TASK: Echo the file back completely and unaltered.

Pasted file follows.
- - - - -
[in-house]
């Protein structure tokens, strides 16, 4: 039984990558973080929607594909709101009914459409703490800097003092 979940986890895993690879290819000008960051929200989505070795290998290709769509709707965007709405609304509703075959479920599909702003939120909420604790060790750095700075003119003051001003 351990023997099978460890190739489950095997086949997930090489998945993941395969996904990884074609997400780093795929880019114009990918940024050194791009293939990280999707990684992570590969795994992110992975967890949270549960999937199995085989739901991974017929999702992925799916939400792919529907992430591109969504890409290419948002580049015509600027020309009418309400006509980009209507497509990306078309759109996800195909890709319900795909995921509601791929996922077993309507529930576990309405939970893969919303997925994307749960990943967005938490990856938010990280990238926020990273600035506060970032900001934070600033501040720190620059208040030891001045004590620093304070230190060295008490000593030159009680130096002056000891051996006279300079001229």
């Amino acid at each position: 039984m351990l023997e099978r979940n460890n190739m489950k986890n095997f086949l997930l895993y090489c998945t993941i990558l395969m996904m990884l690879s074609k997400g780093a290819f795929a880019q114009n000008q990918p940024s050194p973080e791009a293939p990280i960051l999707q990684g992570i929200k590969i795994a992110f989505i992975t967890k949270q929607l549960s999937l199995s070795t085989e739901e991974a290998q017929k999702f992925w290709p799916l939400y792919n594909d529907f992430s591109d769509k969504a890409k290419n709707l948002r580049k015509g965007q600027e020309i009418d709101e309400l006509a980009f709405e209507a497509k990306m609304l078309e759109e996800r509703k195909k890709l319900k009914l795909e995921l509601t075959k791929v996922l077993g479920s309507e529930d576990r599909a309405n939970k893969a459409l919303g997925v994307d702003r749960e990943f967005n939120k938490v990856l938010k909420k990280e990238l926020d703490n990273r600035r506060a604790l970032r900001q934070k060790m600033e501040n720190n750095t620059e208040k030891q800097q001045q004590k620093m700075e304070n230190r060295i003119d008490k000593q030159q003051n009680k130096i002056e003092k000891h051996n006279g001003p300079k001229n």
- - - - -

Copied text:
[in-house]
């Protein structure tokens, strides 16, 4: 039984990558973080929607594909709101009914459409703490800097003092 979940986890895993690879290819000008960051929200989505070795290998290709769509709707965007709405609304509703075959479920599909702003939120909420604790060790750095700075003119003051001003 351990023997099978460890190739489950095997086949997930090489998945993941395969996904990884074609997400780093795929880019114009990918940024050194791009293939990280999707990684992570590969795994992110992975967890949270549960999937199995085989739901991974017929999702992925799916939400792919529907992430591109969504890409290419948002580049015509600027020309009418309400006509980009209507497509990306078309759109996800195909890709319900795909995921509601791929996922077993309507529930576990309405939970893969919303997925994307749960990943967005938490990856938010990280990238926020990273600035506060970032900001934070600033501040720190620059208040030891001045004590620093304070230190060295008490000593030159009680130096002056000891051996006279300079001229």
């Amino acid at each position: 039984m351990l023997e099978r979940n460890n190739m489950k986890n095997f086949l997930l895993y090489c998945t993941i990558l395969m996904m990884l690879s074609k997400g780093a290819f795929a880019q114009n000008q990918p940024s050194p973080e791009a293939p990280i960051l999707q990684g992570i929200k590969i795994a992110f989505i992975t967890k949270q929607l549960s999937l199995s070795t085989e739901e991974a290998q017929k999702f992925w290709p799916l939400y792919n594909d529907f992430s591109d769509k969504a890409k290419n709707l948002r580049k015509g965007q600027e020309i009418d709101e309400l006509a980009f709405e209507a497509k990306m609304l078309e759109e996800r509703k195909k890709l319900k009914l795909e995921l509601t075959k791929v996922l077993g479920s309507e529930d576990r599909a309405n939970k893969a459409l919303g997925v994307d702003r749960e990943f967005n939120k938490v990856l938010k909420k990280e990238l926020d703490n990273r600035r506060a604790l970032r900001q934070k060790m600033e501040n720190n750095t620059e208040k030891q800097q001045q004590k620093m700075e304070n230190r060295i003119d008490k000593q030159q003051n009680k130096i002056e003092k000891h051996n006279g001003p300079k001229n």